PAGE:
myrenovations on June 15, 2009 at 9:25 AM

This is all about improving gay rights in Iran?

faraway on June 15, 2009 at 9:19 AM
.
Agreed. They will be required to use smaller rocks when then stone them.

Americannodash on June 15, 2009 at 9:26 AM

they not then

Americannodash on June 15, 2009 at 9:27 AM

Isn’t this a case of “Heads I win, tails you lose?”

Nethicus on June 15, 2009 at 8:56 AM

Iranians are educated people. Though you nailed the cynicism that they could abandon all hope and assume, despite the weakness of the democratic premise for “election” within the Iranian theocracy, the public vote was proof positive AGAINST the entire regime. Though that was not on the ballot, that is what the people expressed in the tally and are expressing in the protests.

Khameini ordering mullahs to probe the vote count is the regime’s fake attempt to prove its devotion for the Iranian people in order to more easily demand devotion (at least obedience) from the masses. “Allah the Merciful” would demand the illusion at least; but how many have heard those words as the sword, stones or bullets mutilate the body?

Pantywaist/Pantywaste Obama (wait and see while feeding America the TOTUS propaganda) will shame everyone. He will not support the Iranian grassroots for human rights, students pleading for a word to reinforce their protests in Iran, any more than he supports the US Constitution at home for US citizens.

During the political upheaval in Iran, keep tabs on Iranian nuclear sales/purchases via world banks.

maverick muse on June 15, 2009 at 9:28 AM

It’s a tiny country so they ought to wrap it up pretty quickly.

By the way, does anyone know how you say “The New Black Panthers” in Farsi?

jeff_from_mpls on June 15, 2009 at 9:29 AM

Excellent analysis in the article by Amir Tehari that made a lot of sense until today. Has Ahmadinejad overstepped?

ProfessorMiao on June 15, 2009 at 9:31 AM

I would be amazed to see Ahmadinejad actually punished, as that would greatly diminish the state’s authority. Even if Ahmadinejad is just a figurehead, he is a very visible figurehead. So my money says Khameini is just setting up a face-saving whitewash. Let passions cool off, deflate the winning margin a little bit to something with a veneer of credibility, then back to business as usual.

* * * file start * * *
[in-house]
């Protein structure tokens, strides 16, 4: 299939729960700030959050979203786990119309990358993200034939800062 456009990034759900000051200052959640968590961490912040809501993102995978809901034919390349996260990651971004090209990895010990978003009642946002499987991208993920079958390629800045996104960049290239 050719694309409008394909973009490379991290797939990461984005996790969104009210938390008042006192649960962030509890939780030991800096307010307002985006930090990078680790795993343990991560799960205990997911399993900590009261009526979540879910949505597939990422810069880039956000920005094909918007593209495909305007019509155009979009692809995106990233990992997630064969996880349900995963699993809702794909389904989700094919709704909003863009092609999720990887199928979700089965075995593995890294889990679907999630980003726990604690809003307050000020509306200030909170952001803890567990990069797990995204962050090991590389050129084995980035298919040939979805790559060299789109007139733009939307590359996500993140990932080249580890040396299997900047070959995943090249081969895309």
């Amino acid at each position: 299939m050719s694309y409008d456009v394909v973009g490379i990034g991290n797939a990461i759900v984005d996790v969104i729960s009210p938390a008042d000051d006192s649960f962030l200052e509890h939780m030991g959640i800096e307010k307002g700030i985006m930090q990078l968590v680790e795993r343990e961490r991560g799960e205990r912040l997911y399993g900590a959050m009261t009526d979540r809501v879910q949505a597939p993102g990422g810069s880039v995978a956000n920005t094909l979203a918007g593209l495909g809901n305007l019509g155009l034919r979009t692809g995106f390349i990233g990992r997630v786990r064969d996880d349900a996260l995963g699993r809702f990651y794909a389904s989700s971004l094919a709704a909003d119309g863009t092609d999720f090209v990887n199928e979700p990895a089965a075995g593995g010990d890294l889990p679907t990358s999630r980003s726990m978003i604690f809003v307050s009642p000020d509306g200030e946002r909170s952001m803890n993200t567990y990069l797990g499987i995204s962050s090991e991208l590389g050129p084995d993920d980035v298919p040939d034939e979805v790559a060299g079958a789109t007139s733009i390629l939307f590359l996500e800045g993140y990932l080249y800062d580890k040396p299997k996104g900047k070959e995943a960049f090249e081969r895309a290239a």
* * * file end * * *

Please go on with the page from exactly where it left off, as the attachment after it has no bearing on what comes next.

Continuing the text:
jwolf on June 15, 2009 at 9:22 AM

That is what I’d expect, as well.

While the re-count occurs, the regime’s fascist police will do their dirty work arresting all who dare protest (never to be seen again).

maverick muse on June 15, 2009 at 9:32 AM

This is all about improving gay rights in Iran?

faraway on June 15, 2009 at 9:19 AM

One of the candidates, during the debates, said that “Allah loves all his children, even the homosexual spawn of Vice President Cheney.

So it looks like they’re well on their way to their own “Reformation”!

Awesome!

jeff_from_mpls on June 15, 2009 at 9:32 AM

jeff_from_mpls on June 15, 2009 at 9:29 AM

excellent

maverick muse on June 15, 2009 at 9:33 AM

The filthy liar in the White House is best advised to keep his damned mouth shut for a change and simply monitor what is going on for a while. To a certain degree he’s caused these riots by his commentary about supporting Democratic movements when he/the US is not in a position to do anything about it when those fighting for Democracy face the perils of the Iranian theocracy.

highhopes on June 15, 2009 at 9:14 AM

I always enjoy your “filty liar” appellation for our douchebag-in-chief. Thank you for remembering. Here’s a recent column from Victor Davis Hanson you may have missed about Barry’s habitual lying. I hope you enjoy it as much as I did.

JiangxiDad on June 15, 2009 at 9:33 AM

If the “probe” itself doesn’t calm the situation, the mullahs will discover (and undoubtedly “prove”) that Ahmadinejad corrupted the election, have him arrested, and likely executed quickly to sate the mobs — and to distract them from the real corruption in Iran.

Then Obama will claim the regime change is a stunning victory for his own policies. Iranian problem solved. Now let’s get back to passing the socialized health care package.

petefrt on June 15, 2009 at 9:33 AM

If the “probe” itself doesn’t calm the situation, the mullahs will discover (and undoubtedly “prove”) that Ahmadinejad corrupted the election, have him arrested, and likely executed quickly to sate the mobs — and to distract them from the real corruption in Iran.

This assumes Ahmadinejad would be perfectly willing to throw himself under the bus (or onto a pike), and that the Revolutionary Guards would immediately be willing to go along with this. Ahmadinejad may love suicide bombers, but he strikes me as part of a long line of Middle East despots who love to see others give their lives for Islam, but plan to themselves die safely both in power and in bed.

If Mahmoud does in fact turn out to be the sacrificial lamb for the mullahs, I really don’t expect he or his most fervent supporters to go down without a fight — which if nothing else, would finally show whether or not the mullahs or Ahmadinejad are the real alpha males in the Iranian government.